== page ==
CHRIS ( 00:19:08): We’re living in a lot of it is remote. What we have been doing is um like, I guess a hybrid approach where each side may be with its own at its like on a single screen. So like me, the union representative, the grievance would be in one room, the arbitrator would be on his or her own screen and then the employer would either be separated on its own screens, plural or in a single room and they’d be, you know, all together. Um I haven’t done an in person hearing. The last in person hearing I did was last January and the employer insisted on that because of the amount of documentation in the case, even though, I mean, it really wasn’t that much but um he, he really wanted it to be done in person. Um And so it was um and uh you know, sometimes it’s better to, to be in person when it’s a termination case, meaning someone’s been fired. And so the arbitrators ruling on whether that person and what whether the employer was right in firing that person. because this is in a sense, life and death, either I’m gonna be put back to work or I’m gonna be unemployed and I have to find a new job, which could be a very scary thing. And, um, the worker may feel more comfortable just seeing all the faces in person and, you know, you could see where people’s hands are, what they’re looking at where, you know, uh when you’re on Zoom, it’s, it’s a little bit harder. Um And there’s a little bit more of a trust issue and, you know, for me, that’s kind of easy like I’m used to it, but for work workers aren’t, I mean, we, you know, I, we, we do this all the time but the worker, this may be the first time ever. And so, you know, transparency is very, very important. Um So that’s what I found and let me just say one more thing about arbitration, unlike litigation, there’s really no discovery, discovery being like exchange of facts before the hearing. So you kind of know what each side is gonna say. So that you, you avoid these, uh quote unquote Perry Mason moments, um sometimes are Perry Mason moments in an arbitration because you don’t have that. Um There’s no depositions, there’s no real document requests or interrogatories. Um It’s, it’s, uh I’ve been heard, I’ve heard it described as rough justice. It’s justice, but it’s not, uh it doesn’t have all the trimmings of a real court litigation. Um But, you know, that’s how arbitration is, at least in the labor field. Sometimes you get more for private employment disputes. Uh But for what we do, no.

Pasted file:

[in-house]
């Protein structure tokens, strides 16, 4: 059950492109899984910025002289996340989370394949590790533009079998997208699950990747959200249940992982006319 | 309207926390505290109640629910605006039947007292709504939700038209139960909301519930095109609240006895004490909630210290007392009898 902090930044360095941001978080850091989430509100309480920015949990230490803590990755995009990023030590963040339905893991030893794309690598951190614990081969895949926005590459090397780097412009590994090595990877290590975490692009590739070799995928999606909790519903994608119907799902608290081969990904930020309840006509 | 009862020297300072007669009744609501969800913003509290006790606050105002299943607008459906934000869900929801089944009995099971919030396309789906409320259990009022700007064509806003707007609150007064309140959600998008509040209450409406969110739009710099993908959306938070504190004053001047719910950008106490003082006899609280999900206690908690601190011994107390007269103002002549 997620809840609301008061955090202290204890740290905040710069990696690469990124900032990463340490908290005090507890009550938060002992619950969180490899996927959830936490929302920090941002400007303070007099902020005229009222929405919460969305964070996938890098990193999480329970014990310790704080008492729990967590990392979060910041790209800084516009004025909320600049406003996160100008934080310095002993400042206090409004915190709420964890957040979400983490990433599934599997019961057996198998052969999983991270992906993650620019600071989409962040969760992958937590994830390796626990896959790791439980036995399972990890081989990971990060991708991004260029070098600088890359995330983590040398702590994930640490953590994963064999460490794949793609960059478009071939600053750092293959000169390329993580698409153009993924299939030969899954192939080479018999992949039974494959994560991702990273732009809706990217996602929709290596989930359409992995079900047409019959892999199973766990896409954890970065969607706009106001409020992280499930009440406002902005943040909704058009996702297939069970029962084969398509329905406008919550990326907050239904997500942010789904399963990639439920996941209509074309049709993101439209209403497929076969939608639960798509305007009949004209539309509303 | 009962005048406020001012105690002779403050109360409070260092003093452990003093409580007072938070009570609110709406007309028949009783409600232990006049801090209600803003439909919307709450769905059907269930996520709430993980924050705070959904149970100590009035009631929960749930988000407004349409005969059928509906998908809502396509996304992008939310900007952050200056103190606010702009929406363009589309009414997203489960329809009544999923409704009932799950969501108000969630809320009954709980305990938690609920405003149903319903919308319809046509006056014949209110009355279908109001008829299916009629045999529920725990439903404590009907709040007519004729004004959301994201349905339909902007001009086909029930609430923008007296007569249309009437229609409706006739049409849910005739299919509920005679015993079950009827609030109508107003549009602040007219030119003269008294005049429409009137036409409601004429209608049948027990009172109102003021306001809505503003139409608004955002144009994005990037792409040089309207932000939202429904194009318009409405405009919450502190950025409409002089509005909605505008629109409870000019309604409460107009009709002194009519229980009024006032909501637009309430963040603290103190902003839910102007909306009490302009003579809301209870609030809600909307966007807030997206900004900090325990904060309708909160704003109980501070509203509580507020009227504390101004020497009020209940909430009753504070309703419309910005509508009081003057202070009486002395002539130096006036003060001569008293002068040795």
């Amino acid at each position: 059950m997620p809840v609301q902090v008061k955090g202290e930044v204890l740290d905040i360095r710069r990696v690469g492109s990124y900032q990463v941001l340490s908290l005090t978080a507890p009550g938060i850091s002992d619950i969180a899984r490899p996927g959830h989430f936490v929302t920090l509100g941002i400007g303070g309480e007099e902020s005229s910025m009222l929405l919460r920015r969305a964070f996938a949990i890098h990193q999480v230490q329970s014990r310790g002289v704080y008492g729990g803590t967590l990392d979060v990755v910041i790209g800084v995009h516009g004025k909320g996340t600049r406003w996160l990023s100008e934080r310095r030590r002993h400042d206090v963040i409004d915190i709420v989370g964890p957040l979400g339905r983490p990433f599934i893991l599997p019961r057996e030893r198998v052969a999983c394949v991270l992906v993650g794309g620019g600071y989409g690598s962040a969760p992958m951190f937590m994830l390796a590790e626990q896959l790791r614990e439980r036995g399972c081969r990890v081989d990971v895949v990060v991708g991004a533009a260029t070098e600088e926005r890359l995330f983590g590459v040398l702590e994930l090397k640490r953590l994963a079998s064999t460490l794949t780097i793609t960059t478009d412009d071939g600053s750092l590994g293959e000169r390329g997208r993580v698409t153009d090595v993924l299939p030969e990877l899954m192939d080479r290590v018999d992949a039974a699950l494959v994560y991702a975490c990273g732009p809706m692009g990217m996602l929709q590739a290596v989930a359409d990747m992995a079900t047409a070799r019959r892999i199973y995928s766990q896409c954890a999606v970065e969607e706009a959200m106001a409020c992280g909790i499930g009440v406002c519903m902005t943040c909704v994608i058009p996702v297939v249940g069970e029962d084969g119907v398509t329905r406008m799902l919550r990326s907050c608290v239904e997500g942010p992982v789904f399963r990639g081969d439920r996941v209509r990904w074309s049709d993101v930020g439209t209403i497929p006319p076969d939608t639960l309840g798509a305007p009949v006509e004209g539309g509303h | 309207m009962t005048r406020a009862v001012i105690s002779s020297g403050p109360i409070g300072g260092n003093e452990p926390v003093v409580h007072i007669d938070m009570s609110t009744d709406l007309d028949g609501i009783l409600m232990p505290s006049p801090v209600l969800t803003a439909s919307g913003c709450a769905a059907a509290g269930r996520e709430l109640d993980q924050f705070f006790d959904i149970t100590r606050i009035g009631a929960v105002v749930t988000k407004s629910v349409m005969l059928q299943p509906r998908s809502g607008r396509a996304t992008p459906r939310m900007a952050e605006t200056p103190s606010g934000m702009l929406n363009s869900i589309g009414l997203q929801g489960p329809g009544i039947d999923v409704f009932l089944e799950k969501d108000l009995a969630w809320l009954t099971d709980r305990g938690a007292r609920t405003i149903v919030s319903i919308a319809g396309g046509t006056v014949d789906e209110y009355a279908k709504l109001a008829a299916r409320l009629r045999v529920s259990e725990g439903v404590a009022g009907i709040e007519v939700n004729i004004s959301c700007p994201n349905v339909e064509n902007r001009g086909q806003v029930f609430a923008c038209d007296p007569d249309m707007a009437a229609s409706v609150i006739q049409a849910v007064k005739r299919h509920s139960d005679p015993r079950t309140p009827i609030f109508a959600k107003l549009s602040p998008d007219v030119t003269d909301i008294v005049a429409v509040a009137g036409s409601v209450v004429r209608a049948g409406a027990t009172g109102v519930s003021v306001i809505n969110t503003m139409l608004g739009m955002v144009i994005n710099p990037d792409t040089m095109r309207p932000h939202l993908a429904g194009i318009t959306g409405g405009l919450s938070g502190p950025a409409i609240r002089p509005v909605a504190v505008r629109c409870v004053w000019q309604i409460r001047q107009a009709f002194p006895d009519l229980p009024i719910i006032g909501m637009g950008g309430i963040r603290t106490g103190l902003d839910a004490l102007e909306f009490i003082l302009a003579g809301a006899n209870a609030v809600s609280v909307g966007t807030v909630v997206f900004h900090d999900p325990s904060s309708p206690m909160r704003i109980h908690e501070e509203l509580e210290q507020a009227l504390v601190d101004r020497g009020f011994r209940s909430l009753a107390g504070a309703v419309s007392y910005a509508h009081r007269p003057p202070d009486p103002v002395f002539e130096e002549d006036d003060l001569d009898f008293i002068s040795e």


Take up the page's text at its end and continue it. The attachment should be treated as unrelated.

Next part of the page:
DAVID ( 00:21:42): How do you prepare a client for cross examination that an arbitration when you may be confronted with documents or issues? You didn’t know about how.
CHRIS ( 00:21:52): It could be hard, it flying at the uh the seat of your pants. Um And you, you are, you know, doing the kind of the, not the prep but the, the, the analysis in real time like OK, is this relevant? Is this, you know, off base is, you know, is this good for us, bad for us? And usually the clients will know already like what they’re gonna be asked about, especially if it’s like, you know, a fact dispute like where were you on state? What were you doing or where were you on the plant? Who are you talking to? Um whatever. Sometimes though there are curveballs. Um I had a case once where it was a uh discipline case and the employer attempted to introduce some blog posts. Um And I forget the re why they were in, attempted to be introduced, but I objected strenuously like this is totally I relevant. What does this have to do with whether this person engaged in, in the misconduct that the employer said he or she engaged in? And the, the, the arbitrator fortunately ruled in our favor and, and, disallowed, that evidence and which was a big win because arbitrators usually will say, well, I’ll let it in but give it the weight, you know, it deserves or the weight that I deemed it to be given. But here it was just a flat out. No. Uh, so that was, that was good. So, um, it’s, it can be difficult. In other words, it’s, it’s really hard to, to do that prep. Um And uh you know, sometimes it feels like not possible and we just got to go in and do the case and, and put on a better case than, than the uh the employer.
DAVID ( 00:23:32): I think you also earlier uh mentioned, your firm does some work with collective bargaining, right? That’s correct. Do you actually work in drafting the collective bargaining agreements?